Values were expressed as means±SEs for each HOMA index tertile. The differences in BP mean values and variability estimates between different the study groups were assessed through ANOVA. Covariance analysis, with current age and sex as covariates, was performed to control for differences in these parameters in each of the HOMA index groups. A Bonferroni’s correction was applied in the case of multiple comparisons. The relationship among BMI z score, HOMA index, and BP values was sought by Pearson’s partial correlation coefficients adjusted by current age, sex, and BMI z score and by plotting the corresponding regression lines. A stepwise multiple regression analysis was performed by using the HOMA index and BP values as dependent variables. Values of P<0.05 were set as the minimum level of statistical significance.
Characteristics of the Study Population
From a total 204 subjects invited to participate, a total of 87 (43.5%) young white subjects were included in the study, of which 17 (19.5%) were overweight and 70 (80.5%) were obese. Using the HOMA index, the study population was grouped into tertiles: first tertile <3.1, second tertile between 3.1 and 4.7, and third tertile >4.7. The general characteristics of the study population grouped by HOMA index tertiles are shown in Table 1. No significant differences in terms of age, sex, and BMI z score were observed among the groups. A significant difference, however, was observed for height; therefore, all of the comparisons and association analyses were adjusted for height. Although there were no between-group differences found for age and sex distribution, all of the comparisons were adjusted for these characteristics given the importance of these traits in this age group.
The metabolic parameters are shown in Table 2. Grouped by HOMA index tertiles, no differences existed among the groups in terms of fasting glucose, total cholesterol, low-density lipoprotein, high-density lipoprotein, and triglycerides, even when there was a trend to have higher triglycerides and lower high-density lipoprotein in the subjects of the third tertile as compared with the other tertiles. Uric acid levels increased across the 3 tertile groups, and there was a statistically significant difference between the first and the third tertile groups. By definition, fasting insulin and HOMA index increased from the first to the third tertile group.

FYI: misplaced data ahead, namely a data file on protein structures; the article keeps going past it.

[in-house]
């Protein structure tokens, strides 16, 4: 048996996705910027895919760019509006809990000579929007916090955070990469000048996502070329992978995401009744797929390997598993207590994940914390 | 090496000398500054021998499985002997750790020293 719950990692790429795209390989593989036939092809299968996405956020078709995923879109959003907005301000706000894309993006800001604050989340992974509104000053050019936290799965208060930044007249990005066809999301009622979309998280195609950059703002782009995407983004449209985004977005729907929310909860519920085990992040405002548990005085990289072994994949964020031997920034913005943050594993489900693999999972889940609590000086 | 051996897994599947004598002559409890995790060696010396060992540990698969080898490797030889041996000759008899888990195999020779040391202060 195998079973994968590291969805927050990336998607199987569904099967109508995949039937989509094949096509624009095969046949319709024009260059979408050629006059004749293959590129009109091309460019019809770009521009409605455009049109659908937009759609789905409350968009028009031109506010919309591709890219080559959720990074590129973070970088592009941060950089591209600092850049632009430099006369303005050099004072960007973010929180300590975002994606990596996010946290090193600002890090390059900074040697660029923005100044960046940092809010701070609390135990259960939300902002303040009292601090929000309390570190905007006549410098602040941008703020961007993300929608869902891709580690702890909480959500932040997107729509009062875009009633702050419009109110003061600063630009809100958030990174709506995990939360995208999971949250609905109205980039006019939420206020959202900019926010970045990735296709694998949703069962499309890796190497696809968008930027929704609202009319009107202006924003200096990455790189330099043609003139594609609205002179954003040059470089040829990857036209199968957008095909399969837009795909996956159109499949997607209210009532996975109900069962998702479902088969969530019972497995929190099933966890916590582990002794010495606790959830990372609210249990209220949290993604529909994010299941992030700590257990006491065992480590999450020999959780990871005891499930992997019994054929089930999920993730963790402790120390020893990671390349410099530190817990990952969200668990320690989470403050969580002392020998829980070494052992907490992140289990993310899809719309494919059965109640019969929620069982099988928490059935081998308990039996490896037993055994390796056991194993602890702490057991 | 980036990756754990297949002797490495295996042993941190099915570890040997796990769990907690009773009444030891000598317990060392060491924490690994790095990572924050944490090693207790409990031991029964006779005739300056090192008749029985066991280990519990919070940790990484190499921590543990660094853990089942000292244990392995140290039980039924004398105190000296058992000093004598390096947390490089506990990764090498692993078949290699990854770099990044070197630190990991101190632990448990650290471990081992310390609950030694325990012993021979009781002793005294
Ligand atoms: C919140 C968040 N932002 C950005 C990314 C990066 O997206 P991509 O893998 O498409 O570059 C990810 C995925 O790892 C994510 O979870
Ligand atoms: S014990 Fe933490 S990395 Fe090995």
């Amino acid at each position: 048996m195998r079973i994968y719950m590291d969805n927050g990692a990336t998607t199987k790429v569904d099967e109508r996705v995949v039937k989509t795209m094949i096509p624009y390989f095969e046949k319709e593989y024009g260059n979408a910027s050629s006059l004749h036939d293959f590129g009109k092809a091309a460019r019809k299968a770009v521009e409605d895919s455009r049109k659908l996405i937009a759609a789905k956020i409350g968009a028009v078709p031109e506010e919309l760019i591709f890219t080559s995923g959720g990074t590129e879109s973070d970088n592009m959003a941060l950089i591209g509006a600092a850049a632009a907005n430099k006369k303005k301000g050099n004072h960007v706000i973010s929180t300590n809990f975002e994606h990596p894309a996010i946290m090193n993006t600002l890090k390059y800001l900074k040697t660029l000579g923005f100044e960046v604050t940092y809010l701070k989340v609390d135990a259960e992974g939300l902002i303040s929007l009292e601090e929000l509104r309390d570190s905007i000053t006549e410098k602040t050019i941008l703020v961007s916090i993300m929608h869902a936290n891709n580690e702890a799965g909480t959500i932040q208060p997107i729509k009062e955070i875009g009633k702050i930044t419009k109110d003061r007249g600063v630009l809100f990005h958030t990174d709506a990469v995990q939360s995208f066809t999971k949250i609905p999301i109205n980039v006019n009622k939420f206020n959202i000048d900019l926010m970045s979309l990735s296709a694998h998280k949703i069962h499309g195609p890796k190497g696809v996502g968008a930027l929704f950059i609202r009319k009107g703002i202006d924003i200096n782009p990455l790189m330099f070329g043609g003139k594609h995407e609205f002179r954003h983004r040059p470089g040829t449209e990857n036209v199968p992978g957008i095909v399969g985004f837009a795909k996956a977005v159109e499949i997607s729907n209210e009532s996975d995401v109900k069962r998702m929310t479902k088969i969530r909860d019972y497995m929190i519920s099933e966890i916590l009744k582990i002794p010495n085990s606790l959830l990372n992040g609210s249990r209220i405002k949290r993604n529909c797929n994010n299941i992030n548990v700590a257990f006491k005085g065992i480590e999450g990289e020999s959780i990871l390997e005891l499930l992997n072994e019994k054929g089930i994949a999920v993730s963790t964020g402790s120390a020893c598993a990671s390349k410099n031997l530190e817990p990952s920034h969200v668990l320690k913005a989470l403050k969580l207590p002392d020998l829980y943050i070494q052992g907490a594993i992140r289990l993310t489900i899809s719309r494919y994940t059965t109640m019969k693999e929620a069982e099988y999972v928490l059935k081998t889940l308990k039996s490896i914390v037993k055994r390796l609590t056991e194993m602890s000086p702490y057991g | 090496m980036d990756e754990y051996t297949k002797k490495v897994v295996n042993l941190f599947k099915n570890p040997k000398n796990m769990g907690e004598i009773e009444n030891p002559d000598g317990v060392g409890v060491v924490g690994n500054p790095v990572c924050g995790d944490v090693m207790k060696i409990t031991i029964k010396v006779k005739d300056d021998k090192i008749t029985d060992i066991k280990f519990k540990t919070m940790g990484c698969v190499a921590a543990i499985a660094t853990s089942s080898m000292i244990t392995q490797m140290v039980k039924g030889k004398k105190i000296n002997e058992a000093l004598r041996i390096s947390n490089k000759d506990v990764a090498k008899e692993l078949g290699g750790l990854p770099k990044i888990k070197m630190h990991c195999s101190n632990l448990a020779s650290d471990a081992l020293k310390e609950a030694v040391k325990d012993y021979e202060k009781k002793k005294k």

BP and HR Values
The average office and ambulatory BP and HR values for the different study groups, adjusted by sex, current age and height, are shown in Table 3. Compared with the 2 lower HOMA tertiles, individuals with the highest tertile had higher systolic and HR values during the 24-hour and the sleep periods. Even when office and awake SBP and HR were slightly higher in the subjects in the third tertile, as compared with those for the other 2 tertiles, they only achieved statistical significance for office HR. For diastolic BP values, office and ambulatory, both awake and sleep, no differences among the 3 tertile groups were observed. Only 3 children had office BP values higher than the 95th percentile specific for age, sex, and height,20 all of them pertained to the second HOMA index tertile, and 5 had prehypertension. In contrast, 12 had awake BP values higher than the 95th percentile specific for sex and height.21,22 Three were in the first HOMA index tertile, 4 in the second, and 5 in the third.
When circadian variability of SBP, diastolic BP, and HR was analyzed, there was no statistical difference among the tertile groups despite a trend toward lower values in the subjects in the highest tertile (Table 3). No significant differences in the percentage of nondipper subjects were observed among the tertile groups.
Relationship Among Anthropometric, Metabolic, BP, and HR Parameters
A significant relationship emerges between the BMI z score and waist circumference and the metabolic parameters adjusted by age and sex. Although both fasting insulin and HOMA index were significantly related to the BMI z score (r=0.30, P<0.01; r=0.25, P<0.02, respectively), these metabolic parameters were strongly related to abdominal fat estimated by the waist circumference (r=0.59, P<0.001; r=0.53, P<0.001, respectively). In a stepwise multiple regression analysis including age, sex, BMI z score, and waist circumference, waist (P<0.001) was the only independent variable related HOMA index explaining the 27% of variance.